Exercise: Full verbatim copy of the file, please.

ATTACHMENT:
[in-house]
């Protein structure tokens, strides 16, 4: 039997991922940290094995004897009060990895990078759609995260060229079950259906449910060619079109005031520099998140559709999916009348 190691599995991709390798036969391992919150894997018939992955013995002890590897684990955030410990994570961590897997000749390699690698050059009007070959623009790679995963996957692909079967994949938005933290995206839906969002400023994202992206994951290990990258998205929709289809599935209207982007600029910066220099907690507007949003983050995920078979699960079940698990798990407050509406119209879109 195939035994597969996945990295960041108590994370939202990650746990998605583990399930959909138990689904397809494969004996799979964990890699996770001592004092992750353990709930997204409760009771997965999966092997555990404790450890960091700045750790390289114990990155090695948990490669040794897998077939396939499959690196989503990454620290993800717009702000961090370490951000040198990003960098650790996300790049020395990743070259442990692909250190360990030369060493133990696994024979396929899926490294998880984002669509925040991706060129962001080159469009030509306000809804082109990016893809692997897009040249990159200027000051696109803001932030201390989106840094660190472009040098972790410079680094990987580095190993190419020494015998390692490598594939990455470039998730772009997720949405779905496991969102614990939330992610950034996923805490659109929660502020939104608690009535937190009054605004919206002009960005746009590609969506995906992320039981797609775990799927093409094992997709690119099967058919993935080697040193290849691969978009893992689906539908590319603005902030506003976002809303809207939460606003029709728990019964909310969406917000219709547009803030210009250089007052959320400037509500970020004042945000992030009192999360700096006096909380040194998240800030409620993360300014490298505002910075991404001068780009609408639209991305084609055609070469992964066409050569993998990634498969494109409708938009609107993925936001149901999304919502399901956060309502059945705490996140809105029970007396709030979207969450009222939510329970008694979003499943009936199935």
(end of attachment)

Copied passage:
[in-house]
């Protein structure tokens, strides 16, 4: 039997991922940290094995004897009060990895990078759609995260060229079950259906449910060619079109005031520099998140559709999916009348 190691599995991709390798036969391992919150894997018939992955013995002890590897684990955030410990994570961590897997000749390699690698050059009007070959623009790679995963996957692909079967994949938005933290995206839906969002400023994202992206994951290990990258998205929709289809599935209207982007600029910066220099907690507007949003983050995920078979699960079940698990798990407050509406119209879109 195939035994597969996945990295960041108590994370939202990650746990998605583990399930959909138990689904397809494969004996799979964990890699996770001592004092992750353990709930997204409760009771997965999966092997555990404790450890960091700045750790390289114990990155090695948990490669040794897998077939396939499959690196989503990454620290993800717009702000961090370490951000040198990003960098650790996300790049020395990743070259442990692909250190360990030369060493133990696994024979396929899926490294998880984002669509925040991706060129962001080159469009030509306000809804082109990016893809692997897009040249990159200027000051696109803001932030201390989106840094660190472009040098972790410079680094990987580095190993190419020494015998390692490598594939990455470039998730772009997720949405779905496991969102614990939330992610950034996923805490659109929660502020939104608690009535937190009054605004919206002009960005746009590609969506995906992320039981797609775990799927093409094992997709690119099967058919993935080697040193290849691969978009893992689906539908590319603005902030506003976002809303809207939460606003029709728990019964909310969406917000219709547009803030210009250089007052959320400037509500970020004042945000992030009192999360700096006096909380040194998240800030409620993360300014490298505002910075991404001068780009609408639209991305084609055609070469992964066409050569993998990634498969494109409708938009609107993925936001149901999304919502399901956060309502059945705490996140809105029970007396709030979207969450009222939510329970008694979003499943009936199935």